7. lurcher macrumors regular


    Mar 4, 2004
    Get a sheet of loo paper and attach it over the flash with an elastic band. This creates a diffused light. It works sometimes believe it or not! Very Blue Petery ;)
  8. igmolinav thread starter macrumors 65816

    Aug 15, 2005
    Thank you very much !!!!

    Thank you very much to all of you for your input !!!

    The use of a dimmed fill-in flash light would be for photojournalistic or documentary shots, where the light is barely noticed. I think canon is just better at this with its built-in flash.

    Any other ideas are appreciated.

  9. ChrisA macrumors G4

    Jan 5, 2006
    Redondo Beach, California
    I think you should be able to turn down the flash. I notice that on the D50 you can't in some modes but I'm pretty sure you can in aperture priority mode.

    What you really should do is post this question at This is a Mac Rumors forum the camera related advice I see here is only about 60% accurate. You should be able to dial it down. But if the subject is close and you are shooting wide open with an f/1.4 lens there may not be enough compensation range.

    Also what lens are you using? An AFD or an AF? The "D" is supose to be smart enought to transmit distance data to the camera. With my 50mm AD (no D) lens the built in flash is at least 1/2 stop "hot" on the D50. Many of my lenses were bought 15 years ago before the "D" thing came out.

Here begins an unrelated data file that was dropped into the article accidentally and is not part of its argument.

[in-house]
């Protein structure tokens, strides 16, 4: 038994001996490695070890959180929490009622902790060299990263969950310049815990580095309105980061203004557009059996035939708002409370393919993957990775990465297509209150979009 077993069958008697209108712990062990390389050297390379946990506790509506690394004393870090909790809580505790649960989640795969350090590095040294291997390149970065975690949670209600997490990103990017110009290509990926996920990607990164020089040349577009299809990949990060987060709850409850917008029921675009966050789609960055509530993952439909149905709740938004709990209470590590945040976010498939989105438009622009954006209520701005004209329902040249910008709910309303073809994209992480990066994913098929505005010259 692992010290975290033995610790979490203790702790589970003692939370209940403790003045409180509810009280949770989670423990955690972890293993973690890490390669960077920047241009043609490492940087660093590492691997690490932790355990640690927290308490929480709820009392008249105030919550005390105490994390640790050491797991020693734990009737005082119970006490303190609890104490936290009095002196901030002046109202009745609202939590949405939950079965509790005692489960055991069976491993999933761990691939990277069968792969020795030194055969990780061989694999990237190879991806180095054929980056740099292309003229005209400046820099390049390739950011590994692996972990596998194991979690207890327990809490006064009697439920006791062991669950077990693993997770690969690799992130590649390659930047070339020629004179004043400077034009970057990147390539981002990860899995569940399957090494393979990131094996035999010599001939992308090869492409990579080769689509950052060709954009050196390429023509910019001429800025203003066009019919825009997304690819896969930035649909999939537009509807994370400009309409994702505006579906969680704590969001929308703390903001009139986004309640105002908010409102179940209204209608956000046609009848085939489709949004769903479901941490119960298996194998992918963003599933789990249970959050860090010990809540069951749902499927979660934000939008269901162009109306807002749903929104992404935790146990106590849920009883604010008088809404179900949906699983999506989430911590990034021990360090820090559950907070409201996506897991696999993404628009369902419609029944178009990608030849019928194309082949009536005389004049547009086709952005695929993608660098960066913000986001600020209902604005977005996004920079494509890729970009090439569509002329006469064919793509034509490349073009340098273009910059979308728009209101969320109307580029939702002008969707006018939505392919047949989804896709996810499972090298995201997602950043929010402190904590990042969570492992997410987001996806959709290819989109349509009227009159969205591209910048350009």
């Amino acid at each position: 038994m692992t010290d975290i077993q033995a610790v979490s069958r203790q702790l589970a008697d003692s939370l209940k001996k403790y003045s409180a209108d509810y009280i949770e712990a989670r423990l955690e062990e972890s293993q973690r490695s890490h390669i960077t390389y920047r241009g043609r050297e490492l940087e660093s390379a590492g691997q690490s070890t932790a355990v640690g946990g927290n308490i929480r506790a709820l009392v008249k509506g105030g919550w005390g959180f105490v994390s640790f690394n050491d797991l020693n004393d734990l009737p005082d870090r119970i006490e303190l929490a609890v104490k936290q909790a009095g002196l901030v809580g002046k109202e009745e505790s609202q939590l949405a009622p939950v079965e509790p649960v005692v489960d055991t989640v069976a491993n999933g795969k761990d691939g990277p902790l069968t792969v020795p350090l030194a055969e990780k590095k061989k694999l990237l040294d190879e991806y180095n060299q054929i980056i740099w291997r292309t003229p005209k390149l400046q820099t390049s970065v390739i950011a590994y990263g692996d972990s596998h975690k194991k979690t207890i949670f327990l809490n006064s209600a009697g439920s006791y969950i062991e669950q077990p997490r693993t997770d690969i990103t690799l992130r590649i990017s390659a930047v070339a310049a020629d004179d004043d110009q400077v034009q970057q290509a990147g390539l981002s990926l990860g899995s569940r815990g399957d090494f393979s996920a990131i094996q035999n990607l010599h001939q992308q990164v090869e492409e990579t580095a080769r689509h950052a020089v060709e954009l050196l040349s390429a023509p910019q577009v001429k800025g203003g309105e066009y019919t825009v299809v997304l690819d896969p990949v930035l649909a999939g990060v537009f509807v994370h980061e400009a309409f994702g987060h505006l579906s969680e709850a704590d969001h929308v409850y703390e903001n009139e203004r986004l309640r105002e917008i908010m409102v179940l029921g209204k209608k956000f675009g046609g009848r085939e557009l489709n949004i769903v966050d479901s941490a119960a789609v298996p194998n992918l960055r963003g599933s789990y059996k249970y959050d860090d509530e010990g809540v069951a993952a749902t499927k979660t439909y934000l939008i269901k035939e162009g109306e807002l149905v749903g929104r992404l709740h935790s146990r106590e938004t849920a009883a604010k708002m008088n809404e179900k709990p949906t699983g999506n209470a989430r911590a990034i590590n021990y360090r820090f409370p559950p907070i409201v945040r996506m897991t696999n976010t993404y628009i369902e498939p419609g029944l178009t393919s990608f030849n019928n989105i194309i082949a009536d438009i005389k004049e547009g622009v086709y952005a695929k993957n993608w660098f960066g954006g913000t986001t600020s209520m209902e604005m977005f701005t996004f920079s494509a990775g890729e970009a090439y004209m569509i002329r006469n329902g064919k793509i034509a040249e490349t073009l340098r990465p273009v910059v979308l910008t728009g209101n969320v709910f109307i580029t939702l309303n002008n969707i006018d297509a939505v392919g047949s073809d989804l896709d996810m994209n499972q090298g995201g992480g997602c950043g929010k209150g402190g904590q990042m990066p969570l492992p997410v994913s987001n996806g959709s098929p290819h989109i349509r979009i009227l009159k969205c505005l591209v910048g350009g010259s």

I've noticed that my N90 and SB26 system is MUCH smarter about flash exposure then the built in flash on the D50. The N90 nails it perfectly Could just be that the SB26 is just a better flash
  10. matt311rocks macrumors newbie

    Jul 8, 2006
    I found this to be very true. I have a N90s with a SB26 and a D50 and the exposure is very close to right on with the flash. I'm sure it has a lot to do with the SB26 being a better flash than the built in. But hey, at least you're not wasting film with the D50. If I must use the flash on my D50 I underexpose, well according to the meter, every time. Try the auto bracketing on your camera. I use it quite a bit. I'd try out .3 step bracketing for flash and exposure and maybe underexpose your first shot by just a tad.
  11. Silentwave macrumors 68000

    May 26, 2006
    Gainesville, FL
    At night using aperture priority? there's your problem!

    Remember, most likely the camera is using matrix metering- it analyzes the scene and with the flash active, it will attempt to light the entire scene- not just your subject.

    You need to do one or a combination of a few things:
    1) meter for your subject. zoom in or use center or spot metering
    2) use FV lock. I'm pretty sure you can assign the AE/AF-L button to FV lock.
    3) try slow sync, which will meter for ambient light and use flash only as fill for this. Note this will require a wider aperture and higher ISO to achieve a high shutter speed
    4) shoot in manual exposure mode
    5) use an external flash for best results and easier control.

    Nikon is widely regarded as having the best flash system in the world with their i-TTL system which the D50 features.
  12. wwooden macrumors 68000


    Jul 26, 2004
    Burlington, VT